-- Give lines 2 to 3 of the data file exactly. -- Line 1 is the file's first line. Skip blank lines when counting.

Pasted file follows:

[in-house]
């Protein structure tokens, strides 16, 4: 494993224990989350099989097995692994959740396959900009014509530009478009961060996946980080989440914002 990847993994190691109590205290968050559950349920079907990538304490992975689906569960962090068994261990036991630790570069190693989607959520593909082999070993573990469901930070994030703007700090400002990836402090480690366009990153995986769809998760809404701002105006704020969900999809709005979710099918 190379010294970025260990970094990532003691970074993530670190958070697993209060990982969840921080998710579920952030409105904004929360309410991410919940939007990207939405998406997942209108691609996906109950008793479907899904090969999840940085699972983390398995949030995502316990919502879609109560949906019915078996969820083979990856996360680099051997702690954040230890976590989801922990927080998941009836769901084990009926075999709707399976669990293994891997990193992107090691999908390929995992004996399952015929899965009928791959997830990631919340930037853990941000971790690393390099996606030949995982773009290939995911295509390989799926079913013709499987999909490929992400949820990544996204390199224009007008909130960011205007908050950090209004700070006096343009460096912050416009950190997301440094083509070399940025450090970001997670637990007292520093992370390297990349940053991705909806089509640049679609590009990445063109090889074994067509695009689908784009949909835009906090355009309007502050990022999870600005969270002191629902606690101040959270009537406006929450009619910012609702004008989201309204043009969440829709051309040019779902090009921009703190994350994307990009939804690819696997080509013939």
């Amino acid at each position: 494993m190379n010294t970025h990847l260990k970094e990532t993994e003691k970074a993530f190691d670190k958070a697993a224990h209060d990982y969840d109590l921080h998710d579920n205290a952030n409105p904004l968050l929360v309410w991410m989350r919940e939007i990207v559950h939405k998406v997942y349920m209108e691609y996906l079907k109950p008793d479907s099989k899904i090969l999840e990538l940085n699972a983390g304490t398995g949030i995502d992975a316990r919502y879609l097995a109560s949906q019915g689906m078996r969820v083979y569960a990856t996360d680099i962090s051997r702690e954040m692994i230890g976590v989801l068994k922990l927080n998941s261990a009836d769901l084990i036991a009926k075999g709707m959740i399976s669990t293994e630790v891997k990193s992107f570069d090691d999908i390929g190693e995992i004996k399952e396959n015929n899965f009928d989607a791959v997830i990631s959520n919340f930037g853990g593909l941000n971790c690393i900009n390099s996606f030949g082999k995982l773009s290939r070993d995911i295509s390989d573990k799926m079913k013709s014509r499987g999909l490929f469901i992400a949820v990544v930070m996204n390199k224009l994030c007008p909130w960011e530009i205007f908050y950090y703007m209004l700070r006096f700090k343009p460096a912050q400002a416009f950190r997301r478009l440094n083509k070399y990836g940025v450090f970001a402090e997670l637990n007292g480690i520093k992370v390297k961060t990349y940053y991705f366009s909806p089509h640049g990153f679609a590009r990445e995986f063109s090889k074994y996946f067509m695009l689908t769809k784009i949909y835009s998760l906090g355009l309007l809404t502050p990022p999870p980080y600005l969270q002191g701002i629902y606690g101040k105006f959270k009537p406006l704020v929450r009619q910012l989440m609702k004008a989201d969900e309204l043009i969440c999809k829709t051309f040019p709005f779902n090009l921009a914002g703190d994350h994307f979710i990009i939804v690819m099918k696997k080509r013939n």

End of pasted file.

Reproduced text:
């Protein structure tokens, strides 16, 4: 494993224990989350099989097995692994959740396959900009014509530009478009961060996946980080989440914002 990847993994190691109590205290968050559950349920079907990538304490992975689906569960962090068994261990036991630790570069190693989607959520593909082999070993573990469901930070994030703007700090400002990836402090480690366009990153995986769809998760809404701002105006704020969900999809709005979710099918 190379010294970025260990970094990532003691970074993530670190958070697993209060990982969840921080998710579920952030409105904004929360309410991410919940939007990207939405998406997942209108691609996906109950008793479907899904090969999840940085699972983390398995949030995502316990919502879609109560949906019915078996969820083979990856996360680099051997702690954040230890976590989801922990927080998941009836769901084990009926075999709707399976669990293994891997990193992107090691999908390929995992004996399952015929899965009928791959997830990631919340930037853990941000971790690393390099996606030949995982773009290939995911295509390989799926079913013709499987999909490929992400949820990544996204390199224009007008909130960011205007908050950090209004700070006096343009460096912050416009950190997301440094083509070399940025450090970001997670637990007292520093992370390297990349940053991705909806089509640049679609590009990445063109090889074994067509695009689908784009949909835009906090355009309007502050990022999870600005969270002191629902606690101040959270009537406006929450009619910012609702004008989201309204043009969440829709051309040019779902090009921009703190994350994307990009939804690819696997080509013939």
């Amino acid at each position: 494993m190379n010294t970025h990847l260990k970094e990532t993994e003691k970074a993530f190691d670190k958070a697993a224990h209060d990982y969840d109590l921080h998710d579920n205290a952030n409105p904004l968050l929360v309410w991410m989350r919940e939007i990207v559950h939405k998406v997942y349920m209108e691609y996906l079907k109950p008793d479907s099989k899904i090969l999840e990538l940085n699972a983390g304490t398995g949030i995502d992975a316990r919502y879609l097995a109560s949906q019915g689906m078996r969820v083979y569960a990856t996360d680099i962090s051997r702690e954040m692994i230890g976590v989801l068994k922990l927080n998941s261990a009836d769901l084990i036991a009926k075999g709707m959740i399976s669990t293994e630790v891997k990193s992107f570069d090691d999908i390929g190693e995992i004996k399952e396959n015929n899965f009928d989607a791959v997830i990631s959520n919340f930037g853990g593909l941000n971790c690393i900009n390099s996606f030949g082999k995982l773009s290939r070993d995911i295509s390989d573990k799926m079913k013709s014509r499987g999909l490929f469901i992400a949820v990544v930070m996204n390199k224009l994030c007008p909130w960011e530009i205007f908050y950090y703007m209004l700070r006096f700090k343009p460096a912050q400002a416009f950190r997301r478009l440094n083509k070399y990836g940025v450090f970001a402090e997670l637990n007292g480690i520093k992370v390297k961060t990349y940053y991705f366009s909806p089509h640049g990153f679609a590009r990445e995986f063109s090889k074994y996946f067509m695009l689908t769809k784009i949909y835009s998760l906090g355009l309007l809404t502050p990022p999870p980080y600005l969270q002191g701002i629902y606690g101040k105006f959270k009537p406006l704020v929450r009619q910012l989440m609702k004008a989201d969900e309204l043009i969440c999809k829709t051309f040019p709005f779902n090009l921009a914002g703190d994350h994307f979710i990009i939804v690819m099918k696997k080509r013939n």